HotSeat Interview: Parthenon Education Co.'s Rob Lytle
You might have heard the name Parthenon here and there over the past few years, but unless you're actually in the education business you might not really know who they are (a Boston-based consulting firm) or what they do (help beleagured foundation and education staff research and make decisions).
They've been mentioned on this blog a few times before. Previous posts include The "New" Think Tanks (2008), NYC Clones The Chicago Consortium (2008), Did Wireless Generation Ever Give NJ's Money Back?. There's also an Elizabeth Green feature in Scholastic Administrator from a few years back (here). Vault ranks them 17th in terms of prestige and 10th in terms of strategy consulting. What's it like to work there? A 2011 report on consulting firms here might help.
What's up with Parthenon these days? Well, the company has 25 senior level staffers who focus on education, including some like Seth Reynolds you may have seen speak at education conferences (on turnarounds, in Reynolds' case). New hire Michael Sandler was involved in the Chelsea (Mass) takeover, worked for New American Schools, and founded Eduventures (a research company whose reports I used to get and love). They're newly on Twitter.
During this new and exclusive HotSeat (below), Rob Lytle, co-head of The Parthenon Group’s Education Practice, talks about what the company is up to these days, why consultants don't actually do any real work, and how Parthenon compares to Bain, McKinsey, BCG, and the other consulting firms.
What's your response to the accusation that consultants get a lot of money but don't provide any real services in exchange?
RL: We help people develop the fact base, gather the data they need to make decisions - that’s our task as advisors. Were very rarely involved in the direct provision of services, except perhaps occasionally running a training.
Are you the biggest education consulting firm out there?
RL: I don’t know if we’re the biggest guys on the block or not, how do you measure that? We're the broadest and deepest education focused practice within the consulting business.
Are you doing a lot of Race To The Top work these days?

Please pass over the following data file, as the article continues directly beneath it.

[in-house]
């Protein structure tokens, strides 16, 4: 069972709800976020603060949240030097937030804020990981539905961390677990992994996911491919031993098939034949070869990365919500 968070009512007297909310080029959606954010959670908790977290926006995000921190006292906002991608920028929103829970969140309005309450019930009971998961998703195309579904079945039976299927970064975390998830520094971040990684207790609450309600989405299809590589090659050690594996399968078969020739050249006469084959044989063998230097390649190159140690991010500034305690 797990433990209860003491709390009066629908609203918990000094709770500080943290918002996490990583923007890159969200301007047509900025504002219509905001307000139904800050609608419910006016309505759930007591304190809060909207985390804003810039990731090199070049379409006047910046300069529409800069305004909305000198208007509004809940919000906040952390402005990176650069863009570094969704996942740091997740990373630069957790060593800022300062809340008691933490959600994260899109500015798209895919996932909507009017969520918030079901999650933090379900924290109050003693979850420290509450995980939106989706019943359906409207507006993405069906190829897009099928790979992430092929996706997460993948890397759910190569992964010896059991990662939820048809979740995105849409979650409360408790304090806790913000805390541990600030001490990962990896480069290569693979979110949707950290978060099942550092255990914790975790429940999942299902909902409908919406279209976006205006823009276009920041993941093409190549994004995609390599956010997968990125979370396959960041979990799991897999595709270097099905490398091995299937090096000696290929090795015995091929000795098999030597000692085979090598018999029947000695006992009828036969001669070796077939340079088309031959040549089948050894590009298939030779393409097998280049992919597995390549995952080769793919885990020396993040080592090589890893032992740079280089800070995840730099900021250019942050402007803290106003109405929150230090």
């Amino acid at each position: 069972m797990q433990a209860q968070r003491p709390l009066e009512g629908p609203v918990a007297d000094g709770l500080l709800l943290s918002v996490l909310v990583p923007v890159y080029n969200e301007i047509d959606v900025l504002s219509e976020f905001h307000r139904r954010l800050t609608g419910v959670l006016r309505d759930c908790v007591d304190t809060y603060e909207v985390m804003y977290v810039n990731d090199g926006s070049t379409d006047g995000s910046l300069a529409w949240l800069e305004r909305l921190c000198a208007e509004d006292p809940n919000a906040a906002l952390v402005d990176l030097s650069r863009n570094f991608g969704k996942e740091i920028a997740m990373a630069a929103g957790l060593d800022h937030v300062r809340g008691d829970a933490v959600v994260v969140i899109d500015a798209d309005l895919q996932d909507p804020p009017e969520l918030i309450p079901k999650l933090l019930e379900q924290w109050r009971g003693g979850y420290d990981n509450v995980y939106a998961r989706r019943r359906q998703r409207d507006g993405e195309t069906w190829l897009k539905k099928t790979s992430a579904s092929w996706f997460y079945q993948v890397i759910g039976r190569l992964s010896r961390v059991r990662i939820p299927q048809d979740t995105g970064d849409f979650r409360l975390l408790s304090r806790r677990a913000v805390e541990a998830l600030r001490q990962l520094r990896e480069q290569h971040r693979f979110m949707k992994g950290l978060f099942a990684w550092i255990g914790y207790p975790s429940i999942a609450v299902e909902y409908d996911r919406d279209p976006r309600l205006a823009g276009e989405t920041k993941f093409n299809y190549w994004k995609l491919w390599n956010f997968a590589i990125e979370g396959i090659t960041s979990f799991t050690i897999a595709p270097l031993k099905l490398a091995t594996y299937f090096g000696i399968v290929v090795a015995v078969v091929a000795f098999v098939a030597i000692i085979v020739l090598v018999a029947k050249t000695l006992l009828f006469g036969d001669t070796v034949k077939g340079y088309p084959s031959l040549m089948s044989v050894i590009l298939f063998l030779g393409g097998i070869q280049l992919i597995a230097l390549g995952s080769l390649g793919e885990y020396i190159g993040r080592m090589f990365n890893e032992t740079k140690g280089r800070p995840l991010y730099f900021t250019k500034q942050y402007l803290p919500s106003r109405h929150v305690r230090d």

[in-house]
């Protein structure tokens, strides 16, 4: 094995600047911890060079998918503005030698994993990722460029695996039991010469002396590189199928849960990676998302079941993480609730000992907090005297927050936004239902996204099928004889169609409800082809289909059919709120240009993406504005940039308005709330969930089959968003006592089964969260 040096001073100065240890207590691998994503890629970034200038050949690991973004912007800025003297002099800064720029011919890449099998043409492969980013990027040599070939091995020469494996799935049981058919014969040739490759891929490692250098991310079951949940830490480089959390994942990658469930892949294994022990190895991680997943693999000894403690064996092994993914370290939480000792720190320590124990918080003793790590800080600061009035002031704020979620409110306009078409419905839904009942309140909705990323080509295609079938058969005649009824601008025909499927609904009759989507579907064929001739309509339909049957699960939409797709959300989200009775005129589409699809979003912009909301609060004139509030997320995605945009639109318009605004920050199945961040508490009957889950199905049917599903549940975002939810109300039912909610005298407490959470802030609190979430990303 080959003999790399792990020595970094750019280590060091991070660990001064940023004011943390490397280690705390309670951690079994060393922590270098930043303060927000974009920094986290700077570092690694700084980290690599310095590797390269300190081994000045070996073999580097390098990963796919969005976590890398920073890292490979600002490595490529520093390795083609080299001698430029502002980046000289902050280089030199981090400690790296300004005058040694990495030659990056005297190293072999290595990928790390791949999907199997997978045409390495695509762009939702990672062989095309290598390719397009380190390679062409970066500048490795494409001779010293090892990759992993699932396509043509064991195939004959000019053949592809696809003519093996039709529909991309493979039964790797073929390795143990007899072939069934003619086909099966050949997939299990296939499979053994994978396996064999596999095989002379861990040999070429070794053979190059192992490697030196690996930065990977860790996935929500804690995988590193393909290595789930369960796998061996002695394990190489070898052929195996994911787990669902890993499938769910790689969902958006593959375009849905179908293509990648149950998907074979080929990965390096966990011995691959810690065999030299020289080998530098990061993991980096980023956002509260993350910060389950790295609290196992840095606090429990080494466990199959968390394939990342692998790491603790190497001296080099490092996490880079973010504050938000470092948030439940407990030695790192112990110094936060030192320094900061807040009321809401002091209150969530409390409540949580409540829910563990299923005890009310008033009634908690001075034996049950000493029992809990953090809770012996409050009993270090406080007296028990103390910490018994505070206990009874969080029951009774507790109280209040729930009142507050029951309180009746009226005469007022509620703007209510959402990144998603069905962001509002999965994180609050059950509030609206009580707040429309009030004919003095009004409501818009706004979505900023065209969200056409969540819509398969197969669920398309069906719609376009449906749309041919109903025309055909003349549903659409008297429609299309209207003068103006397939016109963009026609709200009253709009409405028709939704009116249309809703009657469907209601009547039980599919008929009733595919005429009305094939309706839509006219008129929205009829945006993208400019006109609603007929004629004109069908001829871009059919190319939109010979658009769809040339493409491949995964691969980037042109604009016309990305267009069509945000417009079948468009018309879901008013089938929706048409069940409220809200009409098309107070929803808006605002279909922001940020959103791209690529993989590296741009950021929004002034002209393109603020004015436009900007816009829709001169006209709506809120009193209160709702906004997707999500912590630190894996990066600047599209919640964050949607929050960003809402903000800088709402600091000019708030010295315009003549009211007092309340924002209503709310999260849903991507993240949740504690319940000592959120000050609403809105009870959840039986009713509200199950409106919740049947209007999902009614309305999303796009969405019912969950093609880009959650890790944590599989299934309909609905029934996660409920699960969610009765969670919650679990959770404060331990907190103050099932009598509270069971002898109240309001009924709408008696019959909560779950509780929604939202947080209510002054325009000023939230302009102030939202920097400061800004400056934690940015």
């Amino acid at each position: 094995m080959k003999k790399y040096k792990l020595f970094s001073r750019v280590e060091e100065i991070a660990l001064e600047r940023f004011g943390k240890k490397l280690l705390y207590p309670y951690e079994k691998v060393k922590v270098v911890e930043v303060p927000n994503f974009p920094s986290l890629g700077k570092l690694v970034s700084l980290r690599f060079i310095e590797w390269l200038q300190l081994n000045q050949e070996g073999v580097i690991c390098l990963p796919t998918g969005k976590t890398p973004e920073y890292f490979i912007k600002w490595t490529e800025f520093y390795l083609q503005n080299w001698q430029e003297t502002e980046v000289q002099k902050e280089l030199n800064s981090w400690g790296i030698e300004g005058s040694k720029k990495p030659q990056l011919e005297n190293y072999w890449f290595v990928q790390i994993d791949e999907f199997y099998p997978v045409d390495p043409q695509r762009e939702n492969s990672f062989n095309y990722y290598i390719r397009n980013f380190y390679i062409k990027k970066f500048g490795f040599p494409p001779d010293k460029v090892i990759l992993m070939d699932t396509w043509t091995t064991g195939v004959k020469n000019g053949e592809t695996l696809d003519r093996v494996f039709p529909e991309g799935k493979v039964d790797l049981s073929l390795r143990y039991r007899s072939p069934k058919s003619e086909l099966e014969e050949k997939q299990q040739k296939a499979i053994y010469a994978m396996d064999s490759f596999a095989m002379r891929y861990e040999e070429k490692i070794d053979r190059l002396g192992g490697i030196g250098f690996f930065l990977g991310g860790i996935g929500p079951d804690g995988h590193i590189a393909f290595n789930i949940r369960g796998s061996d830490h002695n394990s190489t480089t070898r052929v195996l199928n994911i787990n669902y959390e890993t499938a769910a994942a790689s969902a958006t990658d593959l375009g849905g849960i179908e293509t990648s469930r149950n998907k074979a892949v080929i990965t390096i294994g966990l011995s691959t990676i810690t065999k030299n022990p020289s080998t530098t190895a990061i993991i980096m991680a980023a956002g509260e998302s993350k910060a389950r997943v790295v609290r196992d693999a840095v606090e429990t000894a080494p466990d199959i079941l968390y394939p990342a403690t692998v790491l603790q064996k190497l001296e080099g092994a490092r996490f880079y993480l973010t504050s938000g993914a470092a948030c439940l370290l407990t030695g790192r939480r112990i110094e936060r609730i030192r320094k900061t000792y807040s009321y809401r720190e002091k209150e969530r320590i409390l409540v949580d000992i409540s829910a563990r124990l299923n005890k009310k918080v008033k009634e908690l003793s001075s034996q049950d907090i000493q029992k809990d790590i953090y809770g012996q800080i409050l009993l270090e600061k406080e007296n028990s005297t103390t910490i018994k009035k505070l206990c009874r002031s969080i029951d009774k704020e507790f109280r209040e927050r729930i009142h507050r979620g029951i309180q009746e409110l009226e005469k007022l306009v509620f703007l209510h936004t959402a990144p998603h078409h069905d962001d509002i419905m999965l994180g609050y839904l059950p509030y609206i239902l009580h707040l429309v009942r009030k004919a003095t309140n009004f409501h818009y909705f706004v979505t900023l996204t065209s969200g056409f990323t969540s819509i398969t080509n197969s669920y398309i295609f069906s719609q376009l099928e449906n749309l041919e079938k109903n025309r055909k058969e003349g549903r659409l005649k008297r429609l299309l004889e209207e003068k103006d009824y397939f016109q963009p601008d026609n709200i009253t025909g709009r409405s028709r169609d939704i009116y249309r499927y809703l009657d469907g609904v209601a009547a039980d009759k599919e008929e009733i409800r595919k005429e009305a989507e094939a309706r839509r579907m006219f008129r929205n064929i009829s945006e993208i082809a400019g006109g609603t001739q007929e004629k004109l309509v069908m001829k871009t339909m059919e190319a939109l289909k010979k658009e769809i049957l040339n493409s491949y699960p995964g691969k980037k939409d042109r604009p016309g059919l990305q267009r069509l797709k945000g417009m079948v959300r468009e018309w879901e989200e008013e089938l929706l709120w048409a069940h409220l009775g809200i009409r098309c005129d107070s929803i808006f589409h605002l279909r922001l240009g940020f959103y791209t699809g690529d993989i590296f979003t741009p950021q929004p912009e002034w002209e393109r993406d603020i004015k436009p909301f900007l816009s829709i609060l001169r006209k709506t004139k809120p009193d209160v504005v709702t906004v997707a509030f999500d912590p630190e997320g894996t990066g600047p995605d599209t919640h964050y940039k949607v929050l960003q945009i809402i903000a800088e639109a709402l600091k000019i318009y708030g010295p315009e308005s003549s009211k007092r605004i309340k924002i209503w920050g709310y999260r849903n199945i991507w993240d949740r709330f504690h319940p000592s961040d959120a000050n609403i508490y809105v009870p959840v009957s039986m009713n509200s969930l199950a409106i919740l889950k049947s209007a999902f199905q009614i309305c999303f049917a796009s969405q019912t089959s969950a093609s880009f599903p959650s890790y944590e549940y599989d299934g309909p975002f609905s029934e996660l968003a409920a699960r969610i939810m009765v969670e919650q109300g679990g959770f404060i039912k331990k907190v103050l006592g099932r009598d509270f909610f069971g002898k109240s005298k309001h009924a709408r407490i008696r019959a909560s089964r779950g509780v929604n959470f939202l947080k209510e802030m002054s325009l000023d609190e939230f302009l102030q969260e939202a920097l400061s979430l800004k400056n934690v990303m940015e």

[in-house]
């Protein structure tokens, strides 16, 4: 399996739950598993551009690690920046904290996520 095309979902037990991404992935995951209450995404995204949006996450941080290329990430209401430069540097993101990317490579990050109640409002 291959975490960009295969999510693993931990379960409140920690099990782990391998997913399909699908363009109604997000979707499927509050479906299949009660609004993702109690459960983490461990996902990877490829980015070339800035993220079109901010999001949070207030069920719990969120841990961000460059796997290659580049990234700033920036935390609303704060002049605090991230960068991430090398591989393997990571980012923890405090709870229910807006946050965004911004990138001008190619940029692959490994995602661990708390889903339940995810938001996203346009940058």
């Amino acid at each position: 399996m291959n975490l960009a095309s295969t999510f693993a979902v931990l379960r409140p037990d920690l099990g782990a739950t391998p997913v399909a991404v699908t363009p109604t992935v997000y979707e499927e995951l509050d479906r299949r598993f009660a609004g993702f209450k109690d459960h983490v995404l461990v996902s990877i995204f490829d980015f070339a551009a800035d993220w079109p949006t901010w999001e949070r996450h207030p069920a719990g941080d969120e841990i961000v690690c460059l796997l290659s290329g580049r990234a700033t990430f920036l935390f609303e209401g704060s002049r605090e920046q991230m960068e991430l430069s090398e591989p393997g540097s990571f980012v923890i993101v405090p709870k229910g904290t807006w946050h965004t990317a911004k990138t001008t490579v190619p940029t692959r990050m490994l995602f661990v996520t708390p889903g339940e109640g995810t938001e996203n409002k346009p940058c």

RL: Parthenon worked with a number of states on Race applications, but most of that work has come and gone. [See this 2010 Lessons Learned report]
Who are some of your current clients?
RL: We don’t disclose them specifically but they include organizations focused on delivering education services, which includes districts, universities, private and public and charter schools, as well as companies that provide products and materials in the education space. [Chicago keeps admission rules unchanged for magnet, selective schools (Chicago Tribune), Stopping the Dropout Exodus (TIME)]
What are some of the big projects you've been working on recently, or will be in the near future?
RL: We've spent a lot of time on in last 12 months working with people who are at the intersection of the next generation of learning, where education content delivery and digital applications meet [mentioned in this article from the Pendleton (IN) times, this Governing article, and this WSJ article]. We're also working with a variety of education reform organizations, and on helping organiations prepare for the impact of the Common Core on their operations.
What are the company's annual revenues?
RL: I'm not going to say.
You're private - you don't have to. Is there a publication out there or an analyst who tracks firms like Parthenon?
RL: No, not that I know of.
Well then how can people like me keep track of what Parthenon is up to in education?
RL: There are lots of white papers on our webpage, and we've finally set up a Twitter account (@Parthenon_Group). I was literally just setting that up yesterday.
Edited and condensed for clarity.